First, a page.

Lastly, another quick pro tip... if you've taken your 24 hours, and you've taken action (or are having an especially hard time doing so), and you still feel like you need more, TALK TO A PROFESSIONAL! There is absolutely nothing wrong with asking for help. Life is tough. We are constantly pulled in 1,000+ directions, all while dealing with divorce, death, uncertainty, feelings from the past, etc, and expected to look good while doing it. We can't be expected to do it all alone. TALK TO SOMEONE. 

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Proven ways to take action:

1. Affirmations

2. Meditation

3. Massage, Float Tank

4. Visualization

5. Move your body - go for a walk, go to the gym, yoga, 

6. Read a book/Listen to a podcast

7. Go out with friends

8. Write someone a note/letter

9. Volunteer, give back, pay it forward

10. Talk to a professional

 

What are some things you do when you're feeling down? Share!!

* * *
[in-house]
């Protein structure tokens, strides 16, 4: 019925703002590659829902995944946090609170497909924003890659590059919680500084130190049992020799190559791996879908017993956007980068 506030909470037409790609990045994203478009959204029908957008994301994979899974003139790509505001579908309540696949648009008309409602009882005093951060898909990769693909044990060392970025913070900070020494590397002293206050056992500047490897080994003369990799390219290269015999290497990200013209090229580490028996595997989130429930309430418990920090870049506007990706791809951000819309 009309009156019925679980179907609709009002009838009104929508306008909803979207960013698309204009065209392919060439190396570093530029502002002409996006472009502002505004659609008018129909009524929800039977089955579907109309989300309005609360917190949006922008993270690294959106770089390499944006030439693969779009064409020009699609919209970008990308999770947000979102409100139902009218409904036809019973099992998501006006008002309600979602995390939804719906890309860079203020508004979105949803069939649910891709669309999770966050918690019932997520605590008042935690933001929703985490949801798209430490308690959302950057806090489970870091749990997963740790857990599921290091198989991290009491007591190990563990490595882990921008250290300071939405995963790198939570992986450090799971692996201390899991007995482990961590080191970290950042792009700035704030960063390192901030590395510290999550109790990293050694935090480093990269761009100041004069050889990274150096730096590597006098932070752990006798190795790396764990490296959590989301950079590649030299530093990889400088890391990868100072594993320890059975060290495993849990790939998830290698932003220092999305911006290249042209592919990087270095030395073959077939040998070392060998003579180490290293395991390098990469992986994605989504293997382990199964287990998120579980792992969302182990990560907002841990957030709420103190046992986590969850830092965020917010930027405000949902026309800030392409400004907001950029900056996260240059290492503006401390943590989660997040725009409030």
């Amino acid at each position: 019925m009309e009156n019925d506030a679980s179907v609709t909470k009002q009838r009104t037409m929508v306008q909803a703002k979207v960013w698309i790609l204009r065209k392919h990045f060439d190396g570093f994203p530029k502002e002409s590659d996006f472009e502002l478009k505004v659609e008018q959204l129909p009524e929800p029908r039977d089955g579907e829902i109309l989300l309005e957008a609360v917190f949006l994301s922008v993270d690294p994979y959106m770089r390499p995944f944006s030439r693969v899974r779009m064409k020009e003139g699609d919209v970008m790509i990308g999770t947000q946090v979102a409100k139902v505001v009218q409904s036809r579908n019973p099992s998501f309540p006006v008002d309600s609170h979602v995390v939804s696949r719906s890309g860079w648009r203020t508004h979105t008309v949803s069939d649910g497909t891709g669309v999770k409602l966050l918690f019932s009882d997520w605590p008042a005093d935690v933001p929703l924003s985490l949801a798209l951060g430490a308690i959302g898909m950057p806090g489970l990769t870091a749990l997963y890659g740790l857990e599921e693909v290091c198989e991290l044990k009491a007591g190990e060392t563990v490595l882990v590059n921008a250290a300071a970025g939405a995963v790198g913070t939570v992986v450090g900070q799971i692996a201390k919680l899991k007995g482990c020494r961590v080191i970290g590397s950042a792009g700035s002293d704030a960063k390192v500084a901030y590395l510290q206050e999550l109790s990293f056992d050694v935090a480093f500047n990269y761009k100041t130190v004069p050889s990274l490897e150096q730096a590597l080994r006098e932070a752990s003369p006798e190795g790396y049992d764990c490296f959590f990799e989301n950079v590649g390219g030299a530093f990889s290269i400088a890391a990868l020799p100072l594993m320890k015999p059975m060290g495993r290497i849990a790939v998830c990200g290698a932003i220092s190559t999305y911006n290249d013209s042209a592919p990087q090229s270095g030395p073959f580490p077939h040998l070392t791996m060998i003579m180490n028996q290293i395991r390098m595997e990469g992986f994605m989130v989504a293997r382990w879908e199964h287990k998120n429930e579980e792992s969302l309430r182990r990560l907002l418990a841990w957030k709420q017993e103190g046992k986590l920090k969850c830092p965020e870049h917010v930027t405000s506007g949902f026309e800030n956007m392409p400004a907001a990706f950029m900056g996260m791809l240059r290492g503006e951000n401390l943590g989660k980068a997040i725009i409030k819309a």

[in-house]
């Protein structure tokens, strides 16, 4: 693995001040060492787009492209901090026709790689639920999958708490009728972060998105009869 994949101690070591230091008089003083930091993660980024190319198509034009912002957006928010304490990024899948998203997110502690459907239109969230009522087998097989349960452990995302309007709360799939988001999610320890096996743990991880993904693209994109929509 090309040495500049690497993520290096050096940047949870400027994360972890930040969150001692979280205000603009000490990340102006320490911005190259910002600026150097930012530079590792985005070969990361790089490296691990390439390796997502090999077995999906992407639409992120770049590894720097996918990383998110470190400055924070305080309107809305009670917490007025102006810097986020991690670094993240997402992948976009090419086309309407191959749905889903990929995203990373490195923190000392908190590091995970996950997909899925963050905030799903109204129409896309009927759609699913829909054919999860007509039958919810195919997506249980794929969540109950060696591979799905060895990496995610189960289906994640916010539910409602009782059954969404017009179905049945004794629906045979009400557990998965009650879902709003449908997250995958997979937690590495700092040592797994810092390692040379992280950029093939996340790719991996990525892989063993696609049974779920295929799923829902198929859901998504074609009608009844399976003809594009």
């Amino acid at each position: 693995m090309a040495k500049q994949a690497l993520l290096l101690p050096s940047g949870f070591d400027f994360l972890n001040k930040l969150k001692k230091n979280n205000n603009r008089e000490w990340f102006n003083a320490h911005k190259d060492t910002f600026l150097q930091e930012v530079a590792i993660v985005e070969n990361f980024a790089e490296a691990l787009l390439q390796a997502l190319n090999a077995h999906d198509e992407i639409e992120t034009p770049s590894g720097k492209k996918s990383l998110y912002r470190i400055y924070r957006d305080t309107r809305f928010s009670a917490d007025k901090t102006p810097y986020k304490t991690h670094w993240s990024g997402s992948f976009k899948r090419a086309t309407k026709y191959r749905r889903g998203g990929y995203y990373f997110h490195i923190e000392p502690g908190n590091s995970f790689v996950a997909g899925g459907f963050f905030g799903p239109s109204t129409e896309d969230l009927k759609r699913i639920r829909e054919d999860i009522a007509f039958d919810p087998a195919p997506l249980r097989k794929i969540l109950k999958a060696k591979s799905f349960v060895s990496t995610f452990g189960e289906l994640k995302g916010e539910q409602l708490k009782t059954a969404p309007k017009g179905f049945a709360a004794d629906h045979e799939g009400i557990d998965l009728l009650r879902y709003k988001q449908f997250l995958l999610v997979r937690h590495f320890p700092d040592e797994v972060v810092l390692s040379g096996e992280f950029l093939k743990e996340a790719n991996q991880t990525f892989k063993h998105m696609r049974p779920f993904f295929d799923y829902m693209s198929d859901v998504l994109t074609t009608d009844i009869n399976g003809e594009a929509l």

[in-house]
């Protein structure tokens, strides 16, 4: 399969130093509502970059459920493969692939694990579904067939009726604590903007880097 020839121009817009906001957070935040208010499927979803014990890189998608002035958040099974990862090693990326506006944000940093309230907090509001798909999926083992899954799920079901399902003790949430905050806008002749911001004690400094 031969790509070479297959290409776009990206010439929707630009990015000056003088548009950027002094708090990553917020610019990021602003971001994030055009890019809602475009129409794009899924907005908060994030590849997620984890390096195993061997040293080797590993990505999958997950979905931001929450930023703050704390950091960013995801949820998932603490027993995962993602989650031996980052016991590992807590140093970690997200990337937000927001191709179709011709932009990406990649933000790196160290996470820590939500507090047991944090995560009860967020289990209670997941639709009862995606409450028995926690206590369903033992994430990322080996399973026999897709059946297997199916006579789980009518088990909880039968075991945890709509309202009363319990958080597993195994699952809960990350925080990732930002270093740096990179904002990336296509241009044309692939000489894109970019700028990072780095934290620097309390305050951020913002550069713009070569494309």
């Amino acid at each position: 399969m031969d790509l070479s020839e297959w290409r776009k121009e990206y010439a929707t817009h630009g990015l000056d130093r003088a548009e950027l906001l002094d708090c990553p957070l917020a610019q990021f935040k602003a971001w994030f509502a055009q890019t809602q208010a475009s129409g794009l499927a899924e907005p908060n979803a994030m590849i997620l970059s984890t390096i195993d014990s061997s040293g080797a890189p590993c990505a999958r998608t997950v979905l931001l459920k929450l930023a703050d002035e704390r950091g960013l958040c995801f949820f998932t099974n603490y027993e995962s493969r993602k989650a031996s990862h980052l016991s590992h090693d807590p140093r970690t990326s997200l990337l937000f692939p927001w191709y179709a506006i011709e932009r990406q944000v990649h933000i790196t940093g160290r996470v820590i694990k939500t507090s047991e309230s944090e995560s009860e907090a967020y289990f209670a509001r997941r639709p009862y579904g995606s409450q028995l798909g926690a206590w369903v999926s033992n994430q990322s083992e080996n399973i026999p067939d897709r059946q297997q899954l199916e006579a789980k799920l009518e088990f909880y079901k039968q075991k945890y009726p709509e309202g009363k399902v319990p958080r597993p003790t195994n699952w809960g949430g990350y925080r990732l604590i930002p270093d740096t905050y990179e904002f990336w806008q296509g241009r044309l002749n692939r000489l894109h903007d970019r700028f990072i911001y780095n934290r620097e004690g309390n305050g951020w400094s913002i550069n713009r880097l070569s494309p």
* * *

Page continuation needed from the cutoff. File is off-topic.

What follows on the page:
This Is Your Year

This Is Your Year

"I learned about the "boom & bust" mentality. I lost a grandparent. I let fear get the best of me more times than I would like to admit. I pumped the brakes when I should have been hitting the gas. I cried. I tried to do Whole 30, and only made it 13 days. I didn't travel like I wanted to. I stressed about money. I stressed about stress. I stressed about being stressed about stress. I had a short fuse with the people I love the most. I let the voices of others influence my own behavior. I made excuses. I froze. I forgot to laugh. I was too busy to play."

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We Work For Change

We Work For Change

what I gather from all of the information above is this: we're doing something wrong. We are not educating people about the long & short-term impacts of important life choices. We are missing an opportunity to educate and empower women to take personal responsibility and advocate for themselves. Money is not everything, but it is critically important in our experience of life, and our relationship with the world around us.